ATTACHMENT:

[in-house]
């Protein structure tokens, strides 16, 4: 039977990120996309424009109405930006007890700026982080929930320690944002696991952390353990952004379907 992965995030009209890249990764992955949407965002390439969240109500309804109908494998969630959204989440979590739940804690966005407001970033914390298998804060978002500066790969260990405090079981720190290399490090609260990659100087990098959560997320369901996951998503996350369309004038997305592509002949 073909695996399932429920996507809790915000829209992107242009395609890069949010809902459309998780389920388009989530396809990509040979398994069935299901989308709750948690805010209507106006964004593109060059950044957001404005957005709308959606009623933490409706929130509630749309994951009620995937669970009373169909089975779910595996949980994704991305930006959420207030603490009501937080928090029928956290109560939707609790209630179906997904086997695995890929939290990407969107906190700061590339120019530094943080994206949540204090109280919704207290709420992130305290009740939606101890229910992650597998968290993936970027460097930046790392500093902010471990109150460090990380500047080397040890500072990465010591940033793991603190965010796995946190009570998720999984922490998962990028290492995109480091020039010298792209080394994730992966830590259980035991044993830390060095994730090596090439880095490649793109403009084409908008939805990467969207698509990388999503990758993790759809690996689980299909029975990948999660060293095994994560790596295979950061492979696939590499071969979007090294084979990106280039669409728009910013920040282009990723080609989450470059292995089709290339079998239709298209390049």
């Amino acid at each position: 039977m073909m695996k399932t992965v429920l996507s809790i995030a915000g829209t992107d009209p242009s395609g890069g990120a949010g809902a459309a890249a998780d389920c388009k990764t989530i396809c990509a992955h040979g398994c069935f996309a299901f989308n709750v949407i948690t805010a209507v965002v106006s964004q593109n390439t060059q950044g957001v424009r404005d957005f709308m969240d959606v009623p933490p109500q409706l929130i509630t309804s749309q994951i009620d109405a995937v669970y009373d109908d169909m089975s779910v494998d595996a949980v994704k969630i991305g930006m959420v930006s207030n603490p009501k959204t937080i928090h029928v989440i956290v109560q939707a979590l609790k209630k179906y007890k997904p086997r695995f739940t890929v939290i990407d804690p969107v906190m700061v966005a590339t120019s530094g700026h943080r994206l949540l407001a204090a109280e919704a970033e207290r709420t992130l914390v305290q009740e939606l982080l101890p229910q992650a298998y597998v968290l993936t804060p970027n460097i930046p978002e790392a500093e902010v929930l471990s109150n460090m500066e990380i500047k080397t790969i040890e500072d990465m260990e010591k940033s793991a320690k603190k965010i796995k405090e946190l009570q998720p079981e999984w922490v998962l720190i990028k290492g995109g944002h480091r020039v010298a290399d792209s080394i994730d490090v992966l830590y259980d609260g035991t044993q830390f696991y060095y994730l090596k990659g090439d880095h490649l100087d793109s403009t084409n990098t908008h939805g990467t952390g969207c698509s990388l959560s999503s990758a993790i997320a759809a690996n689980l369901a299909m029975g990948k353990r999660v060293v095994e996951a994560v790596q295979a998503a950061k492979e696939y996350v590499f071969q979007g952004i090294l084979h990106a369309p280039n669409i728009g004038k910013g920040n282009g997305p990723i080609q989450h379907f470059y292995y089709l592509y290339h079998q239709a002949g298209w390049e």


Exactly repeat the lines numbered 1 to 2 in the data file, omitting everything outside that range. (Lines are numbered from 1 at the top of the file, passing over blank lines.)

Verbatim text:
[in-house]
């Protein structure tokens, strides 16, 4: 039977990120996309424009109405930006007890700026982080929930320690944002696991952390353990952004379907 992965995030009209890249990764992955949407965002390439969240109500309804109908494998969630959204989440979590739940804690966005407001970033914390298998804060978002500066790969260990405090079981720190290399490090609260990659100087990098959560997320369901996951998503996350369309004038997305592509002949 073909695996399932429920996507809790915000829209992107242009395609890069949010809902459309998780389920388009989530396809990509040979398994069935299901989308709750948690805010209507106006964004593109060059950044957001404005957005709308959606009623933490409706929130509630749309994951009620995937669970009373169909089975779910595996949980994704991305930006959420207030603490009501937080928090029928956290109560939707609790209630179906997904086997695995890929939290990407969107906190700061590339120019530094943080994206949540204090109280919704207290709420992130305290009740939606101890229910992650597998968290993936970027460097930046790392500093902010471990109150460090990380500047080397040890500072990465010591940033793991603190965010796995946190009570998720999984922490998962990028290492995109480091020039010298792209080394994730992966830590259980035991044993830390060095994730090596090439880095490649793109403009084409908008939805990467969207698509990388999503990758993790759809690996689980299909029975990948999660060293095994994560790596295979950061492979696939590499071969979007090294084979990106280039669409728009910013920040282009990723080609989450470059292995089709290339079998239709298209390049």